Grenada - History
Before the arrival of Europeans, Carib Indians had driven the more peaceful Arawaks from the island. Columbus landed on Grenada in 1498 during his third voyage to the new world. He named the island "Concepcion." The origin of the name "Grenada" is obscure, but it is likely that Spanish sailors renamed the island for the city of Granada. By the beginning of the 18th century, the name "Grenada," or "la Grenade" in French, was in common use.
The earliest written records dating back to 1656 suggest that Caribs named Carriacou ‘Kayryouacou’, meaning ‘land surrounded by reef’. Archaeological discoveries of pottery tools from approximately 1000 AD reveal that Arawaks and Caribs from South America were the first settlers on the island.
The French were the first European settlers in Carriacou around the 1740s. In 1763, it was surrendered along with Grenada to the British. Although the majority of Carriacou’s inhabitants are of African descent, European influences can still be found in the way Carriacouians live and also in the names of our towns, cities and people.
Partly because of the Caribs, Grenada remained un-colonized for more than 100 years after its discovery; early English efforts to settle the island were unsuccessful. In 1650, a French company founded by Cardinal Richelieu purchased Grenada from the English and established a small settlement. After several skirmishes with the Caribs, the French brought in reinforcements from Martinique and defeated the Caribs.
Grenada remained under French control until its capture by the British in 1762, during the Seven Years' War. The Treaty of Paris formally ceded Grenada to Great Britain in 1763. Although the French regained control in 1779, the Treaty of Versailles restored the island to Britain in 1783. Britain overcame a pro-French revolt in 1795, and Grenada remained British for the remainder of the colonial period.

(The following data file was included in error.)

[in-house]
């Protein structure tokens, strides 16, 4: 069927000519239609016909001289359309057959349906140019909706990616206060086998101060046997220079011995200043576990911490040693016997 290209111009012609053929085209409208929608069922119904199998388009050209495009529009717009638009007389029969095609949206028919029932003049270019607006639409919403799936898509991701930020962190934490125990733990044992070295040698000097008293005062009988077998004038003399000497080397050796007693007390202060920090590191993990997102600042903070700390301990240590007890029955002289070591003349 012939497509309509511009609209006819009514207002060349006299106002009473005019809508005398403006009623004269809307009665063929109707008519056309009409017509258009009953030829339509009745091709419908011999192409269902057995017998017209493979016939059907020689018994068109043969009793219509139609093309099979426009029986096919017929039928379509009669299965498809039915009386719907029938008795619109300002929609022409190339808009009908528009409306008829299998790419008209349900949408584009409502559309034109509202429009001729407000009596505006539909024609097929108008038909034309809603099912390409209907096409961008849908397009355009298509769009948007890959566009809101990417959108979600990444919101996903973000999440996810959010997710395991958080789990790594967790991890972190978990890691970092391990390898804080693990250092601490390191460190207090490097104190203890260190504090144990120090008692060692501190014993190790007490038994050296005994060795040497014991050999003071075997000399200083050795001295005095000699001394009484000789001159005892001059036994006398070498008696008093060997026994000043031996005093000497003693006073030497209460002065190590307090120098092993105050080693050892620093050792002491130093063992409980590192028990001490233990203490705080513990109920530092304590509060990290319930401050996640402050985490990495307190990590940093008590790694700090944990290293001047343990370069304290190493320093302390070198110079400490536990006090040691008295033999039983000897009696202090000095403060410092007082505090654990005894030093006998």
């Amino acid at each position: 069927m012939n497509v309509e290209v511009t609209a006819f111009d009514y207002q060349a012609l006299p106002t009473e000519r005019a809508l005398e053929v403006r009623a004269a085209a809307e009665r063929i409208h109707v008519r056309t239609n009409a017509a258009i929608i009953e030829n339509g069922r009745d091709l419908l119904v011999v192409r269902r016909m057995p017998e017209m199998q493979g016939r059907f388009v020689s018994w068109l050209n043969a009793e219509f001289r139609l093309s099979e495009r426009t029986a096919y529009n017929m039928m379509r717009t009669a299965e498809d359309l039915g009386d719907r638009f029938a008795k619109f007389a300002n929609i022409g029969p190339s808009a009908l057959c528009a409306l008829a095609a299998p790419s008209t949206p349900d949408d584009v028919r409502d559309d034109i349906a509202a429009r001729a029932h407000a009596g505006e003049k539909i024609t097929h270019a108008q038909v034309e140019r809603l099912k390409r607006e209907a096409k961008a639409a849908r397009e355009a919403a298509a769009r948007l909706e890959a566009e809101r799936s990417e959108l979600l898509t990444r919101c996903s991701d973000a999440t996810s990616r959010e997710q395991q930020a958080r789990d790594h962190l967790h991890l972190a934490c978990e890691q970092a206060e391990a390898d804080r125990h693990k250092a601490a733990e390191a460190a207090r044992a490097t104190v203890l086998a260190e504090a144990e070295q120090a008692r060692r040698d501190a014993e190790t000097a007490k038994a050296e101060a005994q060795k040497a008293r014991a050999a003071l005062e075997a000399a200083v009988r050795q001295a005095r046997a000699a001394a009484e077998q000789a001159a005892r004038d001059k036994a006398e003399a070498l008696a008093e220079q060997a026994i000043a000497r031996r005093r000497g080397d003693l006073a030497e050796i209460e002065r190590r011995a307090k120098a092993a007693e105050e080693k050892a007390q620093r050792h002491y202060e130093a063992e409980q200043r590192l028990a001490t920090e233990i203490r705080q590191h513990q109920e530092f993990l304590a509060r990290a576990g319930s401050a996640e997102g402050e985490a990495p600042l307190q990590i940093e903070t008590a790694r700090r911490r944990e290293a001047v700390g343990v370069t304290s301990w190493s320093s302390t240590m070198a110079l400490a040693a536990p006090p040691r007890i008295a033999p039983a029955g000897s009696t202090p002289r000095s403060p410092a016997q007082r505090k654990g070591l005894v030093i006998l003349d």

During the 18th century, Grenada's economy underwent an important transition. Like much of the rest of the West Indies it was originally settled to cultivate sugar, which was grown on estates using slave labor. But natural disasters paved the way for the introduction of other crops. In 1782, Sir Joseph Banks, the botanical adviser to King George III, introduced nutmeg to Grenada. The island's soil was ideal for growing the spice, and because Grenada was a closer source of spices for Europe than the Dutch East Indies the island assumed a new importance to European traders. The collapse of the sugar estates and the introduction of nutmeg and cocoa encouraged the development of smaller landholdings, and the island developed a land-owning yeoman farmer class. Slavery was outlawed in 1834.
In 1833, Grenada became part of the British Windward Islands Administration. The governor of the Windward Islands administered the island for the rest of the colonial period. In 1958, the Windward Islands Administration was dissolved, and Grenada joined the Federation of the West Indies. After that federation collapsed in 1962, the British Government tried to form a small federation out of its remaining dependencies in the Eastern Caribbean.
Following the failure of this second effort, the British and the islands developed the concept of associated statehood. Under the Associated Statehood Act of 1967, Grenada was granted full autonomy over its internal affairs in March 1967. On February 7th 1974, Grenada became the first Windward and Leeward Island to become a sovereign state.
After obtaining independence, Grenada adopted a modified Westminster parliamentary system based on the British model, with a governor general appointed by and representing the British monarch (head of state) and a prime minister who is both leader of the majority party and the head of government. Sir Eric Gairy was Grenada's first Prime Minister.
On March 13, 1979, the New Joint Endeavor for Welfare, Education, and Liberation Movement (New Jewel Movement--NJM), ousted Gairy in a coup and established a People's Revolutionary Government (PRG) headed by Maurice Bishop, who became Prime Minister. His Marxist-Leninist government established close ties with Cuba, the Soviet Union, and other communist bloc countries.
In October 1983, a power struggle within the government resulted in the arrest and execution of Bishop and several members of his cabinet and the killing of dozens of his supporters by elements of the People's Revolutionary Army (PRA).
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